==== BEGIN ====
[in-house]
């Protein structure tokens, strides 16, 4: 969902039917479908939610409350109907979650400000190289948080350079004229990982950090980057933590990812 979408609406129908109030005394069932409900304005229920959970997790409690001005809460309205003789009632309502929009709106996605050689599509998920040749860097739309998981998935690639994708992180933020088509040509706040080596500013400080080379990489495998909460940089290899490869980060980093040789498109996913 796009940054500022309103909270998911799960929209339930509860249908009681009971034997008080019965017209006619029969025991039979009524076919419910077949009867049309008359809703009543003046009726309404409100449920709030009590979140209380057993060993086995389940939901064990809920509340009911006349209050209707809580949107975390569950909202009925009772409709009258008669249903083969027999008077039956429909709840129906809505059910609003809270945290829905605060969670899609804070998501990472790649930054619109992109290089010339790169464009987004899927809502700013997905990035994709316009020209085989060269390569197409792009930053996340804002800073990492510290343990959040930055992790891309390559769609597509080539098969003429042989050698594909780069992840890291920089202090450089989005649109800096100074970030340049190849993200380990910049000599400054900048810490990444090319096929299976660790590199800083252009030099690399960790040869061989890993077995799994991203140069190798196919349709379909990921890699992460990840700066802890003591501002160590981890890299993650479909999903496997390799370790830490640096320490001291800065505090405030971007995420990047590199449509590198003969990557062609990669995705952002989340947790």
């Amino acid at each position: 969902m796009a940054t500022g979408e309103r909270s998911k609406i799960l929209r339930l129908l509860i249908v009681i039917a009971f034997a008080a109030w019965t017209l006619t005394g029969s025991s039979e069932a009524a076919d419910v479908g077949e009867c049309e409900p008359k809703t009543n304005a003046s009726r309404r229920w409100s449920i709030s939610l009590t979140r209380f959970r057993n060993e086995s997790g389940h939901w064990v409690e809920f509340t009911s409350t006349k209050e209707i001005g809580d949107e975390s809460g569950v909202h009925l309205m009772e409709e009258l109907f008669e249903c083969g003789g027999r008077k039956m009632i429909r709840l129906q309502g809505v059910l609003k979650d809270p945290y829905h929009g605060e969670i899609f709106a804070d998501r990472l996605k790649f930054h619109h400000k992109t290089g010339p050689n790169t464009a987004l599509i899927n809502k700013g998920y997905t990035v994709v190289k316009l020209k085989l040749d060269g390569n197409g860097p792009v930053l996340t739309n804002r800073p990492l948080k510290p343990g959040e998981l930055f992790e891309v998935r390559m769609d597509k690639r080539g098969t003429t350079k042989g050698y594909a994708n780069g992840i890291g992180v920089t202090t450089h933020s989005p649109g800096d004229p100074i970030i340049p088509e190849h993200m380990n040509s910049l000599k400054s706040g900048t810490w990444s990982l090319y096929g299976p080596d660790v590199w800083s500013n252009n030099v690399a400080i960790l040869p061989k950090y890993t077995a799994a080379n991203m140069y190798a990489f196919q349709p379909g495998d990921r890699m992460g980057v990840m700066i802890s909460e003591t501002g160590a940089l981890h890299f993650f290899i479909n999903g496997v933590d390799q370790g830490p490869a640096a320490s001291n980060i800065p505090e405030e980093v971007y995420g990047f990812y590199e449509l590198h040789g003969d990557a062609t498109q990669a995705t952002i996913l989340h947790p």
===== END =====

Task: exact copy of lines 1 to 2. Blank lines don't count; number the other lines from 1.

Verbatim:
[in-house]
């Protein structure tokens, strides 16, 4: 969902039917479908939610409350109907979650400000190289948080350079004229990982950090980057933590990812 979408609406129908109030005394069932409900304005229920959970997790409690001005809460309205003789009632309502929009709106996605050689599509998920040749860097739309998981998935690639994708992180933020088509040509706040080596500013400080080379990489495998909460940089290899490869980060980093040789498109996913 796009940054500022309103909270998911799960929209339930509860249908009681009971034997008080019965017209006619029969025991039979009524076919419910077949009867049309008359809703009543003046009726309404409100449920709030009590979140209380057993060993086995389940939901064990809920509340009911006349209050209707809580949107975390569950909202009925009772409709009258008669249903083969027999008077039956429909709840129906809505059910609003809270945290829905605060969670899609804070998501990472790649930054619109992109290089010339790169464009987004899927809502700013997905990035994709316009020209085989060269390569197409792009930053996340804002800073990492510290343990959040930055992790891309390559769609597509080539098969003429042989050698594909780069992840890291920089202090450089989005649109800096100074970030340049190849993200380990910049000599400054900048810490990444090319096929299976660790590199800083252009030099690399960790040869061989890993077995799994991203140069190798196919349709379909990921890699992460990840700066802890003591501002160590981890890299993650479909999903496997390799370790830490640096320490001291800065505090405030971007995420990047590199449509590198003969990557062609990669995705952002989340947790």